# Finding Y given X on a Cubic Bezier Curve?

I just asked this in the Computing sections but they sent me here:

"So I've been looking around for some sort of method to allow me to find the Y-coordinate on a Cubic Bezier Curve, given an x-coordinate on it.

I've come across lots of places telling me to treat it a cubic function then attempt to find the roots, which I understand HOWEVER the equation for a Cubic Bezier curve is (for x-coords): X(t) = (1-t)^3 * X0 + 3*(1-t)^2 * t * X1 + 3*(1-t) * t^2 * X2 + t^3 * X3

What confuses me is the addition of the (1-t) values. For instance, if I fill in the X values with some random numbers...

400 = (1-t)^3 * 100 + 3*(1-t)^2 * t * 600 + 3*(1-t) * t^2 * 800 + t^3 * 800

then rearrange to the Cubic equation style:

800t^3 + 3*(1-t)800t^2 + 3(1-t)^2*600t + (1-t)^3*100 -400 = 0

I still have the trouble of the (1-t) blocks. I can't work out how I am supposed to solve t when the (1-t) is unknown in the first place.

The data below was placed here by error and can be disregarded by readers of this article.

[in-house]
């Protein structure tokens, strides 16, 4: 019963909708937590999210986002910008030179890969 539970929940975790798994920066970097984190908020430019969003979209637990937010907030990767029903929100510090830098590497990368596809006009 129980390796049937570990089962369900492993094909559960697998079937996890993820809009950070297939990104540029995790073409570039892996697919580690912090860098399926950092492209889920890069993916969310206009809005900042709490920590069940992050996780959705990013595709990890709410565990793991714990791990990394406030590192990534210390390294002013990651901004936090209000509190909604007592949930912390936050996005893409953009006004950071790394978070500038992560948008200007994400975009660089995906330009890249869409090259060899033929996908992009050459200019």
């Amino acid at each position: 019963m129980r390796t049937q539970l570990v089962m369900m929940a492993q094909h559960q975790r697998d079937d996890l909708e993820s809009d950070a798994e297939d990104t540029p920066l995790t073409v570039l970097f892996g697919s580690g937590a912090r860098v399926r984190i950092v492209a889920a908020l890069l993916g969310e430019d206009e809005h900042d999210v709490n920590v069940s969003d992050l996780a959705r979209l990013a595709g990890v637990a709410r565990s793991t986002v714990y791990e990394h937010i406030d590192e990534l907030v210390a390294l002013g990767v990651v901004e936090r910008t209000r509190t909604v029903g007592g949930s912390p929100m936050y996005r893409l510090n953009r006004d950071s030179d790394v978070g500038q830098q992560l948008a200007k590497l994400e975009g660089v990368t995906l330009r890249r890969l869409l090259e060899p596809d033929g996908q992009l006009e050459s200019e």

Any ideas?"

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Since a general cubic equation is not particularly nice to solve algebraically anyway, a more practical approach to the entire problem would be to use something like bisection (halving of intervals) to find the $t$ that produces an $x$-coordinate "close enough" to what you're shooting for. – Henning Makholm Jul 3 '12 at 1:08

## 1 Answer

Expand fully. ${}{}{}{}{}{}{}{}{}$

In your example, the coefficient of $t^3$ turns out to be $100$.

In the general case $$X_0(1-t)^3 + 3X_1(1-t)^2 t + 3X_2(1-t) t^2 + X_3t^3,$$ the coefficient of $t^3$ will turn out to be $-X_0+3X_1-3X_2+X_3$. The constant term is $X_0$. The coefficient of $t^2$ is $3X_0-6X_1+3X_2$, and the coefficient of $t$ is $-3X_0+3X_1$.

For the expansion, all you need is $(1-t)^3=1-3t+3t^2-t^3$ and $(1-t)^2=1-2t+t^2$.

If (as is likely) you will be using a numerical method to solve the cubic, it is not even necessary to expand, since the numerical method will take care of things.

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Oh! Okay, so it's just me being terrible at Maths, ha. I didn't try to expand further because I didn't think it was possible (well, unless I wanted to make it more complicated). Thank you! I shall attempt to brush up on my Maths skills. – CyrusFiredawn Jul 3 '12 at 0:37